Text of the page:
Formulating a Project Charter

The project charter is the formal kickoff document that starts the project going. It differs from the project concept document in that the charter is an official document that carefully stipulates the resources that will go into implementing the project. The project concept document is one that says "I have a project here and, from what I can tell, this is what the project ' s all about." After your project concept and requirements formulation documents are done, you have enough information to create the project charter.

Note In the PACE (planning, activating, controlling, and ending)

methodology I mentioned in the previous chapter, you combine the project concept, requirements, and charter documents into one paper that, when signed by the sponsor, authorizes the project to go forward and allows the use of resources to create the project ' s deliverables. Once this is done, you prepare a project plan, then put your project team on the project and work toward its finish.

The project charter is a very fundamental document. It includes, but isn' t necessarily limited to, the following components:

Authorization for the project to begin

■ The appointment of the project manager

■ A brief business justification for the project

■ Necessary accounting criteria used to accumulate and track project costs

The charter is usually written by the PM but published by the person authorizing the project work and providing its funding.

The exam objective 1.2 says "... which outlines an enterprise's minimal requirements for a project charter...". This implies that people with the authority to put formal corporate documentation into place have synthesized a de facto project charter boilerplate for you to use—one that stipulates the minimum amount of information needed in a project proposal.

If such boilerplate exists, you' l l have an easier time constructing your charter, of course. But you might find that a "starter" document doesn't exist and you' l l have to build one yourself. I listed the components that go into a good project charter. Let ' s discuss them in a little bit more detail.

Authorization The project charter authorizes the project to officially begin. That' s why it' s called a "charter," because it is the formal declaration that the project exists and has been agreed to by the person or persons authorized to allow it.

Appointment The project charter appoints, by name, the individual(s) who will be responsible for the project. If a PM vacates a project and a new one is appointed, it ' s not necessary to formulate a whole new charter, but there should be room on the charter to make a note of such changes. Methods by which the charter is amended vary by company policies and guidelines. Typically they' re handled under some form of change-management practices employed by the company.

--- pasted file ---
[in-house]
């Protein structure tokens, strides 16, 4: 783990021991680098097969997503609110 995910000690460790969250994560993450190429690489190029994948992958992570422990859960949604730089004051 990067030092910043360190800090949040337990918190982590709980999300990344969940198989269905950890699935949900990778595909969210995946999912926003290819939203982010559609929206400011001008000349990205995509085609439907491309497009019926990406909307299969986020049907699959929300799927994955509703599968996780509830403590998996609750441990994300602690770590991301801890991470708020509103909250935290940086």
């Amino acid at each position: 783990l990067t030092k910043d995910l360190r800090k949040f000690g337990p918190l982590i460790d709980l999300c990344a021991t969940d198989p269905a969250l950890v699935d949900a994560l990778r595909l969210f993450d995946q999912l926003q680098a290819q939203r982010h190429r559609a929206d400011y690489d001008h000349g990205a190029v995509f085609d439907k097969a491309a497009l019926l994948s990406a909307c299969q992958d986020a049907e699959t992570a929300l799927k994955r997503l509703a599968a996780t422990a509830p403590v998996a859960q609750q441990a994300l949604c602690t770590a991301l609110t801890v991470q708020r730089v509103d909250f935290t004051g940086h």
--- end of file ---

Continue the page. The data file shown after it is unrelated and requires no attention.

Business justification In this section of the charter, you describe, in business terms, why the project is being considered—how the business will benefit from the deliverables of the project. Dor example, you might have something like this: "The introduction of a more sophisticated call- routing program will enhance the business' s customer support capabilities, reducing the wait times that customers experience while waiting for customer-service personnel."

Account establishment It is always all about money. Never forget that. It ' s about money. While people have a vested interest in solving a given business problem, most individuals are good stewards of corporate funds and want to make sure that the coffers aren' t drained in pursuit of a project that may not produce much bang for the buck. The charter will establish an account where funds are appropriated and utilized and an accountability method so that those funds can be tracked.

Monitoring Although the project manager writes the charter, most often the executive sponsor is the one who publishes it. The person authorizing the work and publishing the charter is also typically funding the project.

The formal sign-off by the project sponsor(s) puts the project into motion. The sign-off sends the statement: "I agree with the scope of this project and authorize not only the consumption of financial resources, but also of organizational resources, toward the successful completion of this project." The project charter reflects the objectives of the project, agreement by management as to the requirements of the project, and input from stakeholders.

It' s time to add some detail to our project management process diagram. Digure 2.3 is the top portion of Digure 2.1, showing everything you' ve read about up to this point. This is how far you ' ve gotten once you' ve written the charter.

Figure 2.3: The IPECC initiating phase of a project

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